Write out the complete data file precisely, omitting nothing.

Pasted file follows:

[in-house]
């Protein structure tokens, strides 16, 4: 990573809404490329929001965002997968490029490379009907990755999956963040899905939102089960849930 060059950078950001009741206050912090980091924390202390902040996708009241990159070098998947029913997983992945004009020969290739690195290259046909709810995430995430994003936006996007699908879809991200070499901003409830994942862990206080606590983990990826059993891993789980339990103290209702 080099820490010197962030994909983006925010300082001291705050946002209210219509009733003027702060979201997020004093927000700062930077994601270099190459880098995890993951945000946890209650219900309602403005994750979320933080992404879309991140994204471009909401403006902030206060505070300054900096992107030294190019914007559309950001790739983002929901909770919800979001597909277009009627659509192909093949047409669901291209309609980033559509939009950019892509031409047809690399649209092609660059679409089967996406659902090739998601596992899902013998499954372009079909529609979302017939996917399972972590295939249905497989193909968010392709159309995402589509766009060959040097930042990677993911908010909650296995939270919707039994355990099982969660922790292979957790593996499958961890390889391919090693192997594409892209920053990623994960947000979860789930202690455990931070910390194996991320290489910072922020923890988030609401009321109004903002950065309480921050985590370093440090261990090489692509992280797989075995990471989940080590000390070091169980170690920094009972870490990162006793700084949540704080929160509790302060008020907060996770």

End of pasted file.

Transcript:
[in-house]
């Protein structure tokens, strides 16, 4: 990573809404490329929001965002997968490029490379009907990755999956963040899905939102089960849930 060059950078950001009741206050912090980091924390202390902040996708009241990159070098998947029913997983992945004009020969290739690195290259046909709810995430995430994003936006996007699908879809991200070499901003409830994942862990206080606590983990990826059993891993789980339990103290209702 080099820490010197962030994909983006925010300082001291705050946002209210219509009733003027702060979201997020004093927000700062930077994601270099190459880098995890993951945000946890209650219900309602403005994750979320933080992404879309991140994204471009909401403006902030206060505070300054900096992107030294190019914007559309950001790739983002929901909770919800979001597909277009009627659509192909093949047409669901291209309609980033559509939009950019892509031409047809690399649209092609660059679409089967996406659902090739998601596992899902013998499954372009079909529609979302017939996917399972972590295939249905497989193909968010392709159309995402589509766009060959040097930042990677993911908010909650296995939270919707039994355990099982969660922790292979957790593996499958961890390889391919090693192997594409892209920053990623994960947000979860789930202690455990931070910390194996991320290489910072922020923890988030609401009321109004903002950065309480921050985590370093440090261990090489692509992280797989075995990471989940080590000390070091169980170690920094009972870490990162006793700084949540704080929160509790302060008020907060996770």